Self-Portrait Poetry Anthology

This anthology includes ten or more poems that "speak to me."

My Little Brother

posted Nov 3, 2012, 10:44 AM by Maureen Devlin

My Little Brother: A Poem that Speaks to Me

My Little Brother

My teacher says to use
metaphors and similes
whenever we write poems.

My brother Tom swoops in
like an F5 tornado
and destroys my bedroom.

He’s a human wrecking ball
    that crashes through my room
            leaving trampled toys behind

            But I’d rather write it like this:
            I’ve got an evil little brother.
              And just
                     
                              

Poem Title:   My Little Brother

Author: Ralph Fletcher

Reading Response
This poem speaks to me because I had a little brother who was a “wrecking ball." The words, “leaving trampled toys behind,” remind me of how my brother used to wreck my toys.  In fact, one time when I came home from the hospital with a new doll, my brother was so jealous that he took the head off the doll and threw the doll in the mud. Also, the phrase, “I’ve got an evil little brother,” provides a portrait of me because when I was young, I sometimes thought my brother was evil. I would recommend this poem to people who have little brothers or sisters because it shows that little brothers and sisters can be “evil” sometimes.  I bet they think the same about their older brothers and sisters.  .

Bed in Summer by Robert Louis Stevenson

posted Oct 1, 2011, 9:45 AM by Maureen Devlin   [ updated Nov 1, 2012, 1:22 PM ]

In winter I get up at night
And dress by yellow candle-light.
In summer quite the other way,
I have to got to bed by day.

I have to go to bed and see
The birds still hopping on the tree,
Or hear the grown-up people's feet 
Still going past me in the street.

And does it not seem hard to you,
When all the sky is clear and blue,
And I should like so much to play,
To have to go to bed by day?

YouTube Video



This poem speaks to me because when I was young I had to go to bed "by day" on summer evenings.  Even though it was summer and the sun stayed bright until 8 o'clock, my mother kept our winter bedtime of 7p.m.  I remember lying bed wearing my baby dolls (that was what we called our lightweight, cotton tops and bathing-suit like bottom pajamas) listening to all the noises outside and wishing that I didn't have to be in bed.  The words, "And I should like so much to play," describes exactly how I felt laying in my bed by the window on those bright summer nights.  The phrase, "The birds still hopping on the tree," paints a portrait of my summer nights because I would lie there listening to the birds chirp outside.  I would recommend this poem to people who like to remember moments in their childhood or to think about summer nights.  I like the playful, happy, child-like tone of this poem and many other poems by Robert Louis Stevenson.  Do you?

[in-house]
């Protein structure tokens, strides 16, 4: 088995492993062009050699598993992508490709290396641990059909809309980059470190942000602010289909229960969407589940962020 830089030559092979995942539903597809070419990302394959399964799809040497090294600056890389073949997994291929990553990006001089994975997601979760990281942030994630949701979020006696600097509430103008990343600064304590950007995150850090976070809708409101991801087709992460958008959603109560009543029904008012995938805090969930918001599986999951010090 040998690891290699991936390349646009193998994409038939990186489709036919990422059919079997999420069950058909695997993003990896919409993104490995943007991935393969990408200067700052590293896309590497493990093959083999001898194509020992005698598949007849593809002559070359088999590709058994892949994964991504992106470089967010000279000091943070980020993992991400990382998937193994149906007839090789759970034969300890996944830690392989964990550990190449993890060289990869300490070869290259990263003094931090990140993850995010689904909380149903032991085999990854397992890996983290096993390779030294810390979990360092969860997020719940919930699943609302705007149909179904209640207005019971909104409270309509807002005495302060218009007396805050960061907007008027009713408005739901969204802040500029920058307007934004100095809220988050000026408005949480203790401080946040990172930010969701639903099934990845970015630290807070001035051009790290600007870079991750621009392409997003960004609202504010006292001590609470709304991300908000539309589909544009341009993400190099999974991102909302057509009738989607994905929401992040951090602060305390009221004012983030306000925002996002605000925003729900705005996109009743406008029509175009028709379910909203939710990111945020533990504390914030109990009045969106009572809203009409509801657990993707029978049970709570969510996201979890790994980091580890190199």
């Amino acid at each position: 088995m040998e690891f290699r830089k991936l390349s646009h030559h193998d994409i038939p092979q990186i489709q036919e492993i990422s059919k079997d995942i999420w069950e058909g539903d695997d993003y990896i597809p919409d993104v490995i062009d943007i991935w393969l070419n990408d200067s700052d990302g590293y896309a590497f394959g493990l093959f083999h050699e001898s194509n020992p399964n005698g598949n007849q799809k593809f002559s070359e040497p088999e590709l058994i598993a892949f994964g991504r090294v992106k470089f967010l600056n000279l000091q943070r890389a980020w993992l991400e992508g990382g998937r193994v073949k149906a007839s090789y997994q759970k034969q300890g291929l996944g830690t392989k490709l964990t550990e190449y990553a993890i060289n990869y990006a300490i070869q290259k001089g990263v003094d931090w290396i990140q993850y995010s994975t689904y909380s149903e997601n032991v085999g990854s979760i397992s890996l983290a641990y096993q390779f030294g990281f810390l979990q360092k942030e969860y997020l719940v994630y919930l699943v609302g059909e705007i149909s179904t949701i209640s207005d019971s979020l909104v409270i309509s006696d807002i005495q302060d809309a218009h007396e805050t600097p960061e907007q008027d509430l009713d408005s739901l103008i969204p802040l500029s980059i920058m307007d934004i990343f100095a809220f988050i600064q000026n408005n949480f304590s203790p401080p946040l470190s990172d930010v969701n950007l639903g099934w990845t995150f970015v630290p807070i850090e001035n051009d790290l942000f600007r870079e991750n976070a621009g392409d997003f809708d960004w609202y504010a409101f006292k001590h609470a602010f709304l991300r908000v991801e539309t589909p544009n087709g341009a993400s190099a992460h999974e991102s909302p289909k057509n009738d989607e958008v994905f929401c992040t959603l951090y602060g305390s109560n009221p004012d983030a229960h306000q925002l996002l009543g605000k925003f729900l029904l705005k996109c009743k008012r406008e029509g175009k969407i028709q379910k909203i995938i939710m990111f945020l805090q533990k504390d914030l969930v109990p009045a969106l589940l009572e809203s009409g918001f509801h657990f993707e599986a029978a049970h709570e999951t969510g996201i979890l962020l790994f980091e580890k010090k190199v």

HARRIET TUBMAN by Eloise Greenfield

posted Sep 27, 2011, 8:00 AM by Maureen Devlin

Harriet Tubman didn't take no stuff
Wasn't scared of nothing neither
Didn't come in this world to be no slave
And wasn't going to stay one either

"Farewell!" she sang to her friends one night
She was mighty sad to leave 'em
But she ran away that dark, hot night
Ran looking for her freedom

She ran to the woods and she ran through the woods
With the slave catchers right behind her
And she kept on going till she got to the North
Where those mean men couldn't find her

Nineteen times she went back South
To get three hundred others
She ran for her freedom nineteen times
To save Black sisters and brothers
Harriet Tubman didn't take no stuff
Wasn't scare of nothing neither
Didn't come in this world to be no slave
And didn't stay one either

       And didn't stay one either



Reflection

This poem speaks to me because I really enjoy learning about history, particularly the history of strong women.  The words,"Ran looking for her freedom" remind me of my own life because I like my freedom and have always made choices to be more free in my life.  Also, the phrase, "And didn't stay one either," provides a portrait of me because I have always chased my dreams and tried to make a life that I believed in.  Harriet Tubman is one of my heroes because she helped to make the world a better place by working against slavery and leading many enslaved African Americans to freedom in America.  Later she helped out in the Civil War too.  I would recommend this poem to people who are interested in American history especially the terrible tragedy of slavery.

Bedroom Ocean

posted Sep 20, 2011, 6:04 AM by Maureen Devlin   [ updated Sep 20, 2011, 10:02 AM ]

Bedroom Ocean

By Ralph Fletcher

 

Dad says: Go to sleep,

But instead I lie in bed,

Pretending. . . .

 

The darkness is the ocean.

These fingers are seaweed

Floating this way and that.

 

My oyster eyelids

Slowly open and close.

My eyes shine like pearls.

 

 




This poem speaks to me because when I was young, my father would say to me, “Go to sleep, Maureen,” but I couldn’t sleep.  I wanted to make up stories.  The words, “But instead I lie in bed,/Pretending “ remind me of  the nights I would lie awake “drawing my dreams” in a notebook  I kept hidden under my bed. Also, the phrase, “ My eyes shine like pearls.” provides a portrait of me because my heart would shine when I wrote those stories.  I felt all warm and happy inside.  I would recommend this poem to people who are dreamers because it tells the story of a dreamer, writer and artist, Ralph Fletcher, who would lie in bed at night pretending with sea metaphors and similes.

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